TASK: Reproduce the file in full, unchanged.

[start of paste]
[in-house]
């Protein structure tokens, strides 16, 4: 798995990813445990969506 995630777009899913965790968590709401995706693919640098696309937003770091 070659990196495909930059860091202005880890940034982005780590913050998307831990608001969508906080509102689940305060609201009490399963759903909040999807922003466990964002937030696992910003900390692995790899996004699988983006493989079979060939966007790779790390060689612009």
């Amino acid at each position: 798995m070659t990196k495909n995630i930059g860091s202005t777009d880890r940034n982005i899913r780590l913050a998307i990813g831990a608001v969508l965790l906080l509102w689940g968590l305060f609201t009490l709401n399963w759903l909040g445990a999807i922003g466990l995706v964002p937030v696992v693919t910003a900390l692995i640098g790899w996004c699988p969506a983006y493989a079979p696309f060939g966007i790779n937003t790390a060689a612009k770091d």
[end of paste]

[in-house]
């Protein structure tokens, strides 16, 4: 798995990813445990969506 995630777009899913965790968590709401995706693919640098696309937003770091 070659990196495909930059860091202005880890940034982005780590913050998307831990608001969508906080509102689940305060609201009490399963759903909040999807922003466990964002937030696992910003900390692995790899996004699988983006493989079979060939966007790779790390060689612009």
């Amino acid at each position: 798995m070659t990196k495909n995630i930059g860091s202005t777009d880890r940034n982005i899913r780590l913050a998307i990813g831990a608001v969508l965790l906080l509102w689940g968590l305060f609201t009490l709401n399963w759903l909040g445990a999807i922003g466990l995706v964002p937030v696992v693919t910003a900390l692995i640098g790899w996004c699988p969506a983006y493989a079979p696309f060939g966007i790779n937003t790390a060689a612009k770091d």